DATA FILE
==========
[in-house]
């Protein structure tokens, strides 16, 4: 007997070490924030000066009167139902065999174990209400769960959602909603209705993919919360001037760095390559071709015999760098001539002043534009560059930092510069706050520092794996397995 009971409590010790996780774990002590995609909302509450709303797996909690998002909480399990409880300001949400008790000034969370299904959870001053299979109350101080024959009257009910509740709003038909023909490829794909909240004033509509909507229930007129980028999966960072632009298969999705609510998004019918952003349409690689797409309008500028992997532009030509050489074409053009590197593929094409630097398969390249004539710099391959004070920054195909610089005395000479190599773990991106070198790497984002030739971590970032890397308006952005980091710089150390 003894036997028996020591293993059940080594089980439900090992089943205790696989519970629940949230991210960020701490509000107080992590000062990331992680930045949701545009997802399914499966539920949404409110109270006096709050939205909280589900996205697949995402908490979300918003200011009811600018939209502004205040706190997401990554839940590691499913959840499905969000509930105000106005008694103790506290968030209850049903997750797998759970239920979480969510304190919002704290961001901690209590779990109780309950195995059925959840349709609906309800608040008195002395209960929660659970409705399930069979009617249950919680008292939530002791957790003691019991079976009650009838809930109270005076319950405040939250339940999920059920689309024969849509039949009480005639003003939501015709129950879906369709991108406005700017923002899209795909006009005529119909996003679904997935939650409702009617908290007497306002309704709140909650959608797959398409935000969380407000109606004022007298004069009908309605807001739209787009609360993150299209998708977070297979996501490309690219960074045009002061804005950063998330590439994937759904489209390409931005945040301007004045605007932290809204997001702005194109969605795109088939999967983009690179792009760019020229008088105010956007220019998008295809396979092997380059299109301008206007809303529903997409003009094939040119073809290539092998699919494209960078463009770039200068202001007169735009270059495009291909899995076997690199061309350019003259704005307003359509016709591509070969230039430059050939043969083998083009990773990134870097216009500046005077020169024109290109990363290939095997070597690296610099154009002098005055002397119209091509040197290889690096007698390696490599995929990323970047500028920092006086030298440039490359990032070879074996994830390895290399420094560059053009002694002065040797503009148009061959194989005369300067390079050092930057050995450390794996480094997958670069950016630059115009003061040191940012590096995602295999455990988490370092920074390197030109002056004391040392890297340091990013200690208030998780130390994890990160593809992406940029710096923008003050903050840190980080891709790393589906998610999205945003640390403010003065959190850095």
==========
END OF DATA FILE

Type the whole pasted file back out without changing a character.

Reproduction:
[in-house]
């Protein structure tokens, strides 16, 4: 007997070490924030000066009167139902065999174990209400769960959602909603209705993919919360001037760095390559071709015999760098001539002043534009560059930092510069706050520092794996397995 009971409590010790996780774990002590995609909302509450709303797996909690998002909480399990409880300001949400008790000034969370299904959870001053299979109350101080024959009257009910509740709003038909023909490829794909909240004033509509909507229930007129980028999966960072632009298969999705609510998004019918952003349409690689797409309008500028992997532009030509050489074409053009590197593929094409630097398969390249004539710099391959004070920054195909610089005395000479190599773990991106070198790497984002030739971590970032890397308006952005980091710089150390 003894036997028996020591293993059940080594089980439900090992089943205790696989519970629940949230991210960020701490509000107080992590000062990331992680930045949701545009997802399914499966539920949404409110109270006096709050939205909280589900996205697949995402908490979300918003200011009811600018939209502004205040706190997401990554839940590691499913959840499905969000509930105000106005008694103790506290968030209850049903997750797998759970239920979480969510304190919002704290961001901690209590779990109780309950195995059925959840349709609906309800608040008195002395209960929660659970409705399930069979009617249950919680008292939530002791957790003691019991079976009650009838809930109270005076319950405040939250339940999920059920689309024969849509039949009480005639003003939501015709129950879906369709991108406005700017923002899209795909006009005529119909996003679904997935939650409702009617908290007497306002309704709140909650959608797959398409935000969380407000109606004022007298004069009908309605807001739209787009609360993150299209998708977070297979996501490309690219960074045009002061804005950063998330590439994937759904489209390409931005945040301007004045605007932290809204997001702005194109969605795109088939999967983009690179792009760019020229008088105010956007220019998008295809396979092997380059299109301008206007809303529903997409003009094939040119073809290539092998699919494209960078463009770039200068202001007169735009270059495009291909899995076997690199061309350019003259704005307003359509016709591509070969230039430059050939043969083998083009990773990134870097216009500046005077020169024109290109990363290939095997070597690296610099154009002098005055002397119209091509040197290889690096007698390696490599995929990323970047500028920092006086030298440039490359990032070879074996994830390895290399420094560059053009002694002065040797503009148009061959194989005369300067390079050092930057050995450390794996480094997958670069950016630059115009003061040191940012590096995602295999455990988490370092920074390197030109002056004391040392890297340091990013200690208030998780130390994890990160593809992406940029710096923008003050903050840190980080891709790393589906998610999205945003640390403010003065959190850095």